Why You Could Need a Calculation of Value

Small business owners, accountants, financial advisors and brokers have various reasons for needing a business valuation. Sometimes their needs are such that they require a full, detailed report to be submitted to the IRS as part of an estate or gift tax filing, a transaction to admit new partners, or a complex litigation matter heading to trial. But what about all of the other circumstances where someone needs a “quick” or “preliminary” value based on a review of limited information without a lengthy, expensive analysis and report? A “calculation of value” is likely a great option.

What is a calculation of value?

A “calculation of value” is, essentially, an agreement between an expert and client to provide basic valuation calculations (not a valuation opinion) with limitations relative to scope, supporting documentation and/or approaches to be applied. If the client would like the analyst to consider limited information and/or provide a short report based on specific approaches, a calculation of value may be the right choice. The result of the calculations can be expressed as a single number or a range of numbers. In this engagement, the scope limitations are clearly defined and the result is not expressed as an opinion of value, but rather a calculation of value based upon the application of limited approaches and/or access to limited information.

The American Institute of Certified Public Accountants (AICPA) defines a calculation engagement as follows:

“A valuation analyst performs a calculation engagement when (1) the valuation analyst and the client agree on the valuation approaches and methods the valuation analyst will use and the extent of procedures the valuation analyst will perform in the process of calculating the value of a subject interest and (2) the valuation analyst calculates the value in compliance with the agreement. The valuation analyst expresses the results of these procedures as a calculated value either as a single amount or a range. A calculation engagement does not include all of the procedures required for a valuation engagement and if a valuation engagement had been performed, the results might have been different.” (1)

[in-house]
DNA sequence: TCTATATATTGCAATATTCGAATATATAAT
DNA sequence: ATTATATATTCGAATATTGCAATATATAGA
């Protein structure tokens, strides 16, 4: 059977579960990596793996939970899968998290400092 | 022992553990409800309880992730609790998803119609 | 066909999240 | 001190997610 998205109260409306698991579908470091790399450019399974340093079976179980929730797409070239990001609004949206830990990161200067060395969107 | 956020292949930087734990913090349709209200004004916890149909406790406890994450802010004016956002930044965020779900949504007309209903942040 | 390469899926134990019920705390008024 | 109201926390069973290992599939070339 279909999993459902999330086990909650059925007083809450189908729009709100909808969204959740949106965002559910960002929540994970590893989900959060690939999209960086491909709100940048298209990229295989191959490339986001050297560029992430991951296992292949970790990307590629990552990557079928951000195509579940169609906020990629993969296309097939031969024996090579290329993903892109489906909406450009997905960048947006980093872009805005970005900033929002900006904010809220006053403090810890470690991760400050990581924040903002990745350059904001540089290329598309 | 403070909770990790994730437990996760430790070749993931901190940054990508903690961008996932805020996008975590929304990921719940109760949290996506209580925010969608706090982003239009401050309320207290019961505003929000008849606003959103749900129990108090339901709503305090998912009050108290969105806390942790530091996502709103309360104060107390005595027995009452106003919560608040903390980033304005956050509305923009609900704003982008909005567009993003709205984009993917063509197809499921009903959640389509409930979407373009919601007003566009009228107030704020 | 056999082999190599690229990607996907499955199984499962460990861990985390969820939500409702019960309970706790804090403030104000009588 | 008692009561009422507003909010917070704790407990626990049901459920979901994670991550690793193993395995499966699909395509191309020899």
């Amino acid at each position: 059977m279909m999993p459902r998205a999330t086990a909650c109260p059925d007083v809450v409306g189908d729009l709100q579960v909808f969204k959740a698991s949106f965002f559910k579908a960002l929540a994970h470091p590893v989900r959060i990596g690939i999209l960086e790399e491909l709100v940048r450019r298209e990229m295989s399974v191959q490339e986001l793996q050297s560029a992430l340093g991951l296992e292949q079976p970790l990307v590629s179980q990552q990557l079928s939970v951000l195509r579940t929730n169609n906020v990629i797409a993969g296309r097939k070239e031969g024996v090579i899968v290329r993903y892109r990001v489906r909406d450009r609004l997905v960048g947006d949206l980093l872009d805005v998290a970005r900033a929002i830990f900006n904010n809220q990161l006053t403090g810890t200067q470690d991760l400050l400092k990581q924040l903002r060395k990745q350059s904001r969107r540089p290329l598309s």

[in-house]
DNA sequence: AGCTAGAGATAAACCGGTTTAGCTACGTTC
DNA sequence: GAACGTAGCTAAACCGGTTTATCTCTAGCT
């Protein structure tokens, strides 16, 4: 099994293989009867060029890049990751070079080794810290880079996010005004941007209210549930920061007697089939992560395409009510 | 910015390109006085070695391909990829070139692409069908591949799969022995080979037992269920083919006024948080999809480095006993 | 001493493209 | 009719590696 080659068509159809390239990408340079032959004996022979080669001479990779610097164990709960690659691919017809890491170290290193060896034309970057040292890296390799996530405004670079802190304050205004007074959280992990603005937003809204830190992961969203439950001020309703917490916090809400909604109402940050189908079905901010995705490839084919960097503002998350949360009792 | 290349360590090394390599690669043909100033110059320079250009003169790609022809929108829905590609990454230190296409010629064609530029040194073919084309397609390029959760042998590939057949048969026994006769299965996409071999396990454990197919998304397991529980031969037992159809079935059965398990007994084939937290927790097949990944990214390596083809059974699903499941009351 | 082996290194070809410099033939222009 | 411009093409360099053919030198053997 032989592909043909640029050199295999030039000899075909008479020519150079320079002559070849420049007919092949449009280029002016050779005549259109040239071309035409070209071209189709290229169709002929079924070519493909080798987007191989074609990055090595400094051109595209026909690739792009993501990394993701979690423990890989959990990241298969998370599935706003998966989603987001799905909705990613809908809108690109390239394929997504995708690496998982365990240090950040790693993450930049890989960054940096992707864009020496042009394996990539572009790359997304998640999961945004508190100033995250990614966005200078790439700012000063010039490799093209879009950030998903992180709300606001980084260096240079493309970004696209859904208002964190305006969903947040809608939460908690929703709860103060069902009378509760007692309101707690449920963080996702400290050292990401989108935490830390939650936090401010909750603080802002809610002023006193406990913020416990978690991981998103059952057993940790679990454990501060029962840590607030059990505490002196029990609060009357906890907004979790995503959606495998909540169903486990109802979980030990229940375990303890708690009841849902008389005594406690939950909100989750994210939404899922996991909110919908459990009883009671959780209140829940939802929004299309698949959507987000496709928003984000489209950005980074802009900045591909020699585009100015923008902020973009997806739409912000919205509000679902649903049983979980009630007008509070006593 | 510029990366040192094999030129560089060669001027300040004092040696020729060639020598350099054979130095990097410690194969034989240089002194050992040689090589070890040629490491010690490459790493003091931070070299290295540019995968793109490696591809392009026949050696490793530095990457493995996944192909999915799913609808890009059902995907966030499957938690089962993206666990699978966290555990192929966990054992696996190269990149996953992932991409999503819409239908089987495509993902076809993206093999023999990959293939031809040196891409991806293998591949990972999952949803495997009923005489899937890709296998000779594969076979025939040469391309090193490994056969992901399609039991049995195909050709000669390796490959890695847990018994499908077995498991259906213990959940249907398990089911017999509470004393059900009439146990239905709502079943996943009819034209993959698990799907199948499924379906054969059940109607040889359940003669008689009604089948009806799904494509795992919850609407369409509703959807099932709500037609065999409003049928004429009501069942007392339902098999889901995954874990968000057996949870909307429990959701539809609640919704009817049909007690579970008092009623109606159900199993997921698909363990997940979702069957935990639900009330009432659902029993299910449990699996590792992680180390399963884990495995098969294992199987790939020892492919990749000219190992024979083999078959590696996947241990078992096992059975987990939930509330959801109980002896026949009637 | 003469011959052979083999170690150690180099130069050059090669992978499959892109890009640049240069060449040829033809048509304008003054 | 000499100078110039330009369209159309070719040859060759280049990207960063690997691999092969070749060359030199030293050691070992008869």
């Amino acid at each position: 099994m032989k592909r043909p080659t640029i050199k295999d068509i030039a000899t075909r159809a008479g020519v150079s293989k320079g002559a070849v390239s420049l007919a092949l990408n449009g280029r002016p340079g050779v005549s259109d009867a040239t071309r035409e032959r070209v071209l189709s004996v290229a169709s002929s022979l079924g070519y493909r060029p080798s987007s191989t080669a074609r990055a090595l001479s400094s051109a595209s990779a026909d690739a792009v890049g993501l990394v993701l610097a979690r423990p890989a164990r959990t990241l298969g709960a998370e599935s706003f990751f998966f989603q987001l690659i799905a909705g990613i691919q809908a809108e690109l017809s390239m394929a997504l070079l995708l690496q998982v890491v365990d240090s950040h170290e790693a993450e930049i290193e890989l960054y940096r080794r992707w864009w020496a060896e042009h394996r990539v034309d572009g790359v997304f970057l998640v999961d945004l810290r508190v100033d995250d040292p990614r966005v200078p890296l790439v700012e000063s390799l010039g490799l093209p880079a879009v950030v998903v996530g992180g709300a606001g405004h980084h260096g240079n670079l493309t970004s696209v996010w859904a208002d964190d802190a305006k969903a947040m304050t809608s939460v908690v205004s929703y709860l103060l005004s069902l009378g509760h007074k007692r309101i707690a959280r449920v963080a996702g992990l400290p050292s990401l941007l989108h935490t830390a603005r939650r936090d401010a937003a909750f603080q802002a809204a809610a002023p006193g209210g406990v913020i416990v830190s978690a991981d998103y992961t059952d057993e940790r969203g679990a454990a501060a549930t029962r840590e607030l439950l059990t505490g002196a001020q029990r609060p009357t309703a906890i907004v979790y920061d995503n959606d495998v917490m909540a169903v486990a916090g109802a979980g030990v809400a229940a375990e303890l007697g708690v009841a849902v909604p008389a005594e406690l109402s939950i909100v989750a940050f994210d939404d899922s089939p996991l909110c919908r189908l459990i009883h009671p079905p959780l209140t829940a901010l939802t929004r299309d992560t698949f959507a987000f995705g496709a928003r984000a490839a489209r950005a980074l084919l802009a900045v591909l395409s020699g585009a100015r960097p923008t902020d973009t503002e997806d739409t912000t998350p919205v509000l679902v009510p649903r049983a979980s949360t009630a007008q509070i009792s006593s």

Following are a few examples of circumstances which might lend themselves well to a calculation engagement:

  • Ms. Smith, a local attorney, is representing his client Mrs. Anderson in a divorce case. Mr. Anderson has operated a small HVAC business for the past twenty years and the parties are now divorcing. Mediation is in 2 weeks and the only information available on the business is the past five years of tax returns. Due to the short deadline, there will be no opportunity to interview the owner or request additional information. They just need a “preliminary” figure to see if they can settle the case in mediation.

  •  Mr. White is considering admitting a partner to his law practice. He “has a pretty good idea” as to what the value should be, but would like some quick calculations to make sure he’s not way off base.

  • Mr. Blackstone, a local attorney, is representing a partner in a dispute among the partners. They would like a “quick and dirty” estimated value to determine if the settlement offer made by opposing counsel is reasonable.

If you have business valuation questions or would like more information about calculations of value, contact us.

American Institute of Certified Public Accountants (AICPA), Statements on Standards for Valuation Services; VS Section 100;